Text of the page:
The cable car station to Nebelhorn is just a walking distance away from the Oberstdorf bus station, so you can just walk there. Cable car fare up to Nebelhorn is the most expensive of all the planned places. It costs about EUR 32.5 without discount for a round trip. For some people, that’s about the price of a kidney. You can of course choose to hike up to save yourself some money (or a kidney) but, trust me, it’s near impossible if you’re a doughy dude like me (my legs were still aching from the Kanzelwand – Fellhorn hike). Just pay for the cable car, and go all the way up to the gipfelstation to witness why they call Nebelhorn ‘the panoramic mountain’, just like how we did it. It’s going to take your breath away (not due to the thin air but the beautiful range of mountains in view).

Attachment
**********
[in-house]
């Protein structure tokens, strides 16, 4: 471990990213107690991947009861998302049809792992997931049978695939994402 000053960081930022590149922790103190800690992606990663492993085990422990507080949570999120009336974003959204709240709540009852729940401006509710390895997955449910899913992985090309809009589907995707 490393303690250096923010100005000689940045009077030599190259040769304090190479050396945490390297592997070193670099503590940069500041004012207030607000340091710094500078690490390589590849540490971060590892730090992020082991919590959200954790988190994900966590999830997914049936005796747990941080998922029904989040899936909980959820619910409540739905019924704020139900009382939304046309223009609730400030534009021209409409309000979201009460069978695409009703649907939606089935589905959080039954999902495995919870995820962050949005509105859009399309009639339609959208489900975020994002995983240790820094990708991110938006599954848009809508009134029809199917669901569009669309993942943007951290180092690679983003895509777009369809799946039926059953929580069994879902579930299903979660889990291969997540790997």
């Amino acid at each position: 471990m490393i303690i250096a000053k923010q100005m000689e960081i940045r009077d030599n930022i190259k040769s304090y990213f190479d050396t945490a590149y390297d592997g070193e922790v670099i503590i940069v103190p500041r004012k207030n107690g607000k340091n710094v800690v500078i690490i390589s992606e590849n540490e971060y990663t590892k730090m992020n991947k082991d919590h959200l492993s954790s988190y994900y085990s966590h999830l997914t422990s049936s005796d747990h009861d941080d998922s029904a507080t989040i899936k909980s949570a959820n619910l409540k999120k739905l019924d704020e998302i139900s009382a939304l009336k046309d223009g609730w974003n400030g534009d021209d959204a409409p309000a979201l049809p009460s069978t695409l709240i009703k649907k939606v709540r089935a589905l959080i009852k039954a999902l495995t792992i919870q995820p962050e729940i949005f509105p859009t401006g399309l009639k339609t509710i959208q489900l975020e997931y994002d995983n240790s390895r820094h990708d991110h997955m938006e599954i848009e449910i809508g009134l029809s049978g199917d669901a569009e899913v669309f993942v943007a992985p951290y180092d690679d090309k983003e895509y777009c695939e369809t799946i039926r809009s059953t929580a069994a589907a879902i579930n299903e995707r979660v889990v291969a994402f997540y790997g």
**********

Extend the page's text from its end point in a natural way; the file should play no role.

You can also opt to ride only 2/3 of the way up to the 2nd station called – Hofatsblick (name’s also an anagram for “Fat Ho’s Lick” or “Lick Fat Ho’s”), and hike the rest of the way up. It isn’t too hard to do that so, it is a viable option (all the fat ho’s can still do it). I’d have done that if it wasn’t closed that day (the restaurant at the top station was closed for remodeling, and there was a chopper there doing some concrete piling work). Or you can buy a one way ride up to the top and hike all the way down. I’ve seen some very old people did that and they seemed very happy trotting down the mountains all by themselves. You can refer to the map to pick your best route down. Because I chose to cable car round trip, I managed to get down from the mountain by noon, and headed over to Oberstdorf for a relaxing lunch and some souvenir hunting. By the time I was going down on the cable car, the place was already chock full of local tourists (mostly geriatric Germans), so I reckoned the trip down in the afternoon would be damn congested… so, plan your time well. If you choose to hike down, it should be fine, but will definitely take up the entire afternoon.